The following diagram illustrates how a level-shifter would be used. This diagram also shows the use of a central “star” ground and twisted-pair wires for the bus.
The screen-capture below shows I2C in action, captured by my Saleae logic probe with an I2C protocol decode (blue boxes). This is a single write of a binary zero byte to a temperature sensor (it’s what I had handy) with address 0x90 (binary 1001 0000) including the zero write bit. The left side is the start (data and clock pulled low) followed by the address on the data lines, and the right side is the data. Analog sampling was at 3.125 MHz (digital at 100 MHz, but that gets stored in a compressed form).
Note: while my probe isn’t the cheapest model they sell, you could make these measurements even on the entry-level one, since it will sample analog at twice the speed I was using and I only needed four inputs for this comparison.
This also shows the effect of a level shifter, since I was using a 5V Arduino Uno as the master and the sensor used 3.3V. A Sparkfun level shifter was placed between them. Both sides used external pullups (1.5 kOhm to 5V for the Arduino and 1.8 kOhm to 3.3V for the sensor). I did not use protection resistors for this example. The “wiring” was actually a breadboard with a bunch of 3” (7.5 cm) wire jumpers, so it was short but probably not ideal in terms of capacitance. Clock speed was Standard (100 kHz). This also shows the effect of the level shifter.
From the top:
- SCL 3.3V side (digital)
- SDA 3.3V side (digital)
- SCL 5V side (digital)
- SDA 5V side (digital)
- SCL 3.3V side (analog)
- SDA 3.3V side (analog)
- SCL 5V side (analog)
- SDA 5V side (analog)
The digital traces are the probe’s interpretation of the signal as 1 or 0, so they’re going to be clean. The only time these would matter is if the analog 1 wasn’t seen as a digital 1 (or vice versa for 0). The analog signal shows the waveform, with about 30 measurements per pulse, so it’s a fairly accurate representation.
While it might look as if the level-shifter is degrading the signal (the 3.3V side is slightly distorted in analog), that’s not the case. The signal looks similar when the sensor is transmitting. This is either an issue with the breadboard on the 3.3V side, or just extraneous noise due to the way I had the probe connected. In general the signal is quite clean, with pulses at their peak for most of their duration. I’m going to use this image as a reference as I experiment with longer and different wiring.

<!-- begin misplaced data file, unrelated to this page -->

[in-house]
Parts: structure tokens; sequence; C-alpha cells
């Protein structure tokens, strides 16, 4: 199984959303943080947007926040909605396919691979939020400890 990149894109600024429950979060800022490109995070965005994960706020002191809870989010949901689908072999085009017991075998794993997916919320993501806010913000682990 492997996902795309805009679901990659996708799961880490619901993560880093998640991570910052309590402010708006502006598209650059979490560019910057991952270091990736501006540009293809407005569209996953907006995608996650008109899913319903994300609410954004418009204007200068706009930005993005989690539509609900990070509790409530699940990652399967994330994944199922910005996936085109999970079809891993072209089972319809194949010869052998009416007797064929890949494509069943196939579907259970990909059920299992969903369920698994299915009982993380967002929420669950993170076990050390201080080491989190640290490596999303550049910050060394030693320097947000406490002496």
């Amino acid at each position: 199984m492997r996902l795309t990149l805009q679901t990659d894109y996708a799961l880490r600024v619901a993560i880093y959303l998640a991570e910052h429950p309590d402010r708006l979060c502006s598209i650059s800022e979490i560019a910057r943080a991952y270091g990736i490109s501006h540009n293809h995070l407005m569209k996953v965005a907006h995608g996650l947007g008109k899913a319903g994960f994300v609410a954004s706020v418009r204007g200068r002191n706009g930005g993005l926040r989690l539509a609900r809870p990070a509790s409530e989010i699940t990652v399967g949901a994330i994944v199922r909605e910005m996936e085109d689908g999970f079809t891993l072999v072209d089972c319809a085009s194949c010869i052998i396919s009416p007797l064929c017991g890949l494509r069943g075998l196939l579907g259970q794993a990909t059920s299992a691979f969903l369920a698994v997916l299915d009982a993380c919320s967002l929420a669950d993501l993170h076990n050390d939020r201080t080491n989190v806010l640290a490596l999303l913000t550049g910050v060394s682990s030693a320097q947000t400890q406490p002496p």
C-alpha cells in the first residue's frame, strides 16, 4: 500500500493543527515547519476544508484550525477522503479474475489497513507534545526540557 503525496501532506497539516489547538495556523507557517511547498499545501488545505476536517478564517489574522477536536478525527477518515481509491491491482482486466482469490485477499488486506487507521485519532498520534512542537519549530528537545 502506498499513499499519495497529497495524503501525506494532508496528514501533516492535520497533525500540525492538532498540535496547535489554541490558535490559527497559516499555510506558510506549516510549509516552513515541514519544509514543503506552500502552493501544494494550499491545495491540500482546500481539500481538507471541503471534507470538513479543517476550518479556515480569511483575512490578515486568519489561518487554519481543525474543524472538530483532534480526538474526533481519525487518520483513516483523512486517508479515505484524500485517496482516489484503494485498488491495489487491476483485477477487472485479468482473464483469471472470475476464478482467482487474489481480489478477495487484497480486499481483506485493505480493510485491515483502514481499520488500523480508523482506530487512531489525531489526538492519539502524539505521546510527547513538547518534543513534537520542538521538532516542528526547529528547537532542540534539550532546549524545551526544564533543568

Also, although you can’t tell from this picture since the waves are scaled, the probe stores the voltage per sample and the voltage levels were correct. The 5V side had a few spikes to 5.2V (actual voltage on the Arduino 5V pin was 4.9V so that’s a 6% spike), but the 3.3V side was generally right at 3.3V.
There are several useful sources for additional material.
Arduino Wire Library documentation.
This is a bit spare on detail, so see the detailed reference as well.
Arduino Wire Library, Detailed Reference.
This goes into much more detail on how Wire works.
I2C Bus Specification.
This is a detailed write-up. At the bottom of the page there’s a link to the 64-page PDF NXP User Manual if you really want details.
I2C - Two-wire Peripheral Interface.
This is a good discussion of I2C and the Arduino Wire library, with lots of code examples.
Sparkfun has an I2C Tutorial.
Note that Arduinos don’t support multi-master configurations or 10-bit addressing discussed in this tutorial. Technically the hardware does support multi-master, but you’d need to write your own library.
Texas Instruments Application Report SCAA106: Troubleshooting I2C Bus Protocol (PDF)
This is a very detailed summary of what can go wrong, and how to check for it. It also has lots of interesting little details, including the formula for calculating pullup resistor min and max values, however that seems to assume a 1.8V bus, so don’t take the numbers at face value.
Another index of useful I2C material can be found here.